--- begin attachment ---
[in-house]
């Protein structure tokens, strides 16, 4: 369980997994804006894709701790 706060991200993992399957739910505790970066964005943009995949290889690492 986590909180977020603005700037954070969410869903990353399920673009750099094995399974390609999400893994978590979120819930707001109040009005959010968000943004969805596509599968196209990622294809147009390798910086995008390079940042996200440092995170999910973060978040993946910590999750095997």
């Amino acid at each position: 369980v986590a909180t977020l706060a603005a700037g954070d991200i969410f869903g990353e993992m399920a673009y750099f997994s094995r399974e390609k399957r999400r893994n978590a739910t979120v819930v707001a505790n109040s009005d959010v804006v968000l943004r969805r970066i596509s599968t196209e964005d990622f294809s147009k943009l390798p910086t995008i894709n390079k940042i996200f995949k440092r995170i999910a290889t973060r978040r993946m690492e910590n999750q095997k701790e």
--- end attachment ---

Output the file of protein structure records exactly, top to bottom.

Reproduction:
[in-house]
């Protein structure tokens, strides 16, 4: 369980997994804006894709701790 706060991200993992399957739910505790970066964005943009995949290889690492 986590909180977020603005700037954070969410869903990353399920673009750099094995399974390609999400893994978590979120819930707001109040009005959010968000943004969805596509599968196209990622294809147009390798910086995008390079940042996200440092995170999910973060978040993946910590999750095997």
């Amino acid at each position: 369980v986590a909180t977020l706060a603005a700037g954070d991200i969410f869903g990353e993992m399920a673009y750099f997994s094995r399974e390609k399957r999400r893994n978590a739910t979120v819930v707001a505790n109040s009005d959010v804006v968000l943004r969805r970066i596509s599968t196209e964005d990622f294809s147009k943009l390798p910086t995008i894709n390079k940042i996200f995949k440092r995170i999910a290889t973060r978040r993946m690492e910590n999750q095997k701790e």